When I looked up, the shadows were long. I pulled out my phone, but the battery was dead. It wouldn’t have done me any good to try to call Gran, not out here where there was no signal to speak of, but I’d have liked a sense of the time. Was she worried? I turned to run back toward the stream, but the path was gone.
“Gran?” I called, but the sound seemed to disappear in the trees. I cupped my hands around my mouth. “Gran?” No response. Don’t panic. Fine advice, of course, but my racing heart didn’t want to hear it, and my skin broke out in a cool sweat.
We weren’t far from civilization. Someone would find me. I just hoped Gran wouldn’t try to search on her own. To pass the time and distract my mind, I stepped into a clearing and crossed to look at a strange tree that grew on the far side. Its thick, twisted trunk was covered in deep and regular scars, as though someone had been at the bark with a knife. Long branches drooped toward the ground, covered in deep pink, heart-shaped leaves. I inhaled. The smell was sweet, and somehow comforting. I wanted to touch the leaves, but resisted. I wasn’t going to risk a rash on top of being lost.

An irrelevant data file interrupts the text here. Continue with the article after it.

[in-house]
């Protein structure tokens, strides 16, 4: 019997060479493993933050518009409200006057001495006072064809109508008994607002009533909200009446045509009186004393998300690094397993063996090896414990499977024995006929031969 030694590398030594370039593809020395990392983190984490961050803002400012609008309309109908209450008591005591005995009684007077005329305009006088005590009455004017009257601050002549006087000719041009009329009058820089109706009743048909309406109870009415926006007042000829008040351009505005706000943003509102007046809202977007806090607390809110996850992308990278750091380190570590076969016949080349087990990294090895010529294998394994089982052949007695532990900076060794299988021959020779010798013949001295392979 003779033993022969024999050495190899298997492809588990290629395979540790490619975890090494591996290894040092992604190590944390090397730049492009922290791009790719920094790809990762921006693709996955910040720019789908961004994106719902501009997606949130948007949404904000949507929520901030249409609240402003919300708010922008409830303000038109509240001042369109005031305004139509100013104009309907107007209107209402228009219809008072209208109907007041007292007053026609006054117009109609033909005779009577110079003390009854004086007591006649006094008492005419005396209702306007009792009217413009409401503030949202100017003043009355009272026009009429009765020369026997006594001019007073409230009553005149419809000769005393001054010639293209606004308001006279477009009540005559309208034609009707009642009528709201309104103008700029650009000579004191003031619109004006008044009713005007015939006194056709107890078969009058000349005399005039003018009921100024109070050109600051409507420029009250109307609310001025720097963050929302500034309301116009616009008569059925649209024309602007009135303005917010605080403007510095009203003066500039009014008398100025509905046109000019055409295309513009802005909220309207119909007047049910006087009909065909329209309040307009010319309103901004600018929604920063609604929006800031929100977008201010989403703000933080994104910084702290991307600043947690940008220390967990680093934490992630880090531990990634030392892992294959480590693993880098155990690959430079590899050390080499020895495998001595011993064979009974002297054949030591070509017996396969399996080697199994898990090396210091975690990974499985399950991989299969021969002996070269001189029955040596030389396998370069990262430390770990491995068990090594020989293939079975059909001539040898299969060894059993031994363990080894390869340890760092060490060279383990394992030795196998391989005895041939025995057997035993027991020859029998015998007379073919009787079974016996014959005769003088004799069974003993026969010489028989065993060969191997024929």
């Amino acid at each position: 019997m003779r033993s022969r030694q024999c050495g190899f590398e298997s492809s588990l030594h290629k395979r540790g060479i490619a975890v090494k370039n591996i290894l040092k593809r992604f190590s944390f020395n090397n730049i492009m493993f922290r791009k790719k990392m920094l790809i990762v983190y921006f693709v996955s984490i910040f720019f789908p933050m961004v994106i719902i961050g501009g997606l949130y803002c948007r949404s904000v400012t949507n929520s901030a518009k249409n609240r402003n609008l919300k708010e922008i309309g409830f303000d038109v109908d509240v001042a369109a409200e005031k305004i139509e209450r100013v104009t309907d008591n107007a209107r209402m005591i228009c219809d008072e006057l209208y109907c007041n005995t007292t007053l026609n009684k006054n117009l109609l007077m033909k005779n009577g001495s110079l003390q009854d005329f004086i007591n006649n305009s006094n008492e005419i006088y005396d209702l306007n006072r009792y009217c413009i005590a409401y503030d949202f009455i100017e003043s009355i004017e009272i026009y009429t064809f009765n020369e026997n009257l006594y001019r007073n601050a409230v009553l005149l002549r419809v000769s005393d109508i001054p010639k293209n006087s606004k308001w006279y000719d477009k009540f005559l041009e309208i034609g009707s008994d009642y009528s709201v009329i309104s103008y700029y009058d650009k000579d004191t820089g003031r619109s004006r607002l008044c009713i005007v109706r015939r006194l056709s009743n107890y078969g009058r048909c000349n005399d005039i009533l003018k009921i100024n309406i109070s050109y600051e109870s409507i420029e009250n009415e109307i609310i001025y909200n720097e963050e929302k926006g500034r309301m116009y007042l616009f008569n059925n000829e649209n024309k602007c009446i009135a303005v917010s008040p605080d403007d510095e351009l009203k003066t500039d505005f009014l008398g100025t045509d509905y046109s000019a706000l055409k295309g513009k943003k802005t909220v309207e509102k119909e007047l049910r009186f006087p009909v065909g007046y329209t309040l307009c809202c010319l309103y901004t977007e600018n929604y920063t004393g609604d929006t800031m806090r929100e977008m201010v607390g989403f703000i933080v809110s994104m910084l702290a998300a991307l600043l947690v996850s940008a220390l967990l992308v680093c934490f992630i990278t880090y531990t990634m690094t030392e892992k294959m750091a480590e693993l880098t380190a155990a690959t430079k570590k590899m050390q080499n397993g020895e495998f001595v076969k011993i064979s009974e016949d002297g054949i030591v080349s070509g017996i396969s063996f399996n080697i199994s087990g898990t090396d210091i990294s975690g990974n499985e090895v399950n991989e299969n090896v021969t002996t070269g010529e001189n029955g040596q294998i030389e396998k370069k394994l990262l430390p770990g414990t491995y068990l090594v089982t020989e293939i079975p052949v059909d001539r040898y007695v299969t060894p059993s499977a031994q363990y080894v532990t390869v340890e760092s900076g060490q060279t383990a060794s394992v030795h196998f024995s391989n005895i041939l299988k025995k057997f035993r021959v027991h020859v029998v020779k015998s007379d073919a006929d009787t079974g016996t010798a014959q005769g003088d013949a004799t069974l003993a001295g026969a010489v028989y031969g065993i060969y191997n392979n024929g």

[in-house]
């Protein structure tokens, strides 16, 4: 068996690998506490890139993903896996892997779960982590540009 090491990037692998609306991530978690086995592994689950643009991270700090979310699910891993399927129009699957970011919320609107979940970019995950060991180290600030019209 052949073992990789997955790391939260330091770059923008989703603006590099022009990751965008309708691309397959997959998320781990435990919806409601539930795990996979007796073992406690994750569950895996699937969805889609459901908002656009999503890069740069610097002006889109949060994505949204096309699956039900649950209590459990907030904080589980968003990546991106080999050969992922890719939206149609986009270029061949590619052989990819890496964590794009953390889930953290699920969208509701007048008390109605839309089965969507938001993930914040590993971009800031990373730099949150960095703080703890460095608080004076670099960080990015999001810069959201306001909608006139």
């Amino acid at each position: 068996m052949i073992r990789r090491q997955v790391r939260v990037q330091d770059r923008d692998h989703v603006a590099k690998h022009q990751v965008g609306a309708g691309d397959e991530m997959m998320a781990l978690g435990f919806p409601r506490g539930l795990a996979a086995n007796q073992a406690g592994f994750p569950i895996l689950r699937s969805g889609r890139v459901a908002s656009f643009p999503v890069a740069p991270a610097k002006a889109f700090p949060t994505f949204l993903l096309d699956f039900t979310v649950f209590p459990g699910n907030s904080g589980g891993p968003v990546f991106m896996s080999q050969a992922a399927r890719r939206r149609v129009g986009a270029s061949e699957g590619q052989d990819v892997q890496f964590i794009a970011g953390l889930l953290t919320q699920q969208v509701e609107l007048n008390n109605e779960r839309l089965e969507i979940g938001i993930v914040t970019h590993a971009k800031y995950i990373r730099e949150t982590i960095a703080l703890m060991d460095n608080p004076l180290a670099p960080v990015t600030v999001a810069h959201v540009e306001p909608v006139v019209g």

Something rustled in the woods behind me. I spun to face it, sending a few berries flying from my over-full basket. My throat tightened as a sleek, green head appeared from beneath a clump of bushes, followed by a sinuous neck covered in shining scales. The lips on the pointed snout pulled back in something like a sneer, revealing dozens of teeth that looked razor-sharp, and glowed white in the shadows.
The creature chuckled, and every hair on my body stood on end. A hiss burst from the long throat, and golden eyes looked me up and down. My stomach clenched as the beast smiled. “Who’s been eating my berries?”
(c) 2013 Kate Sparkes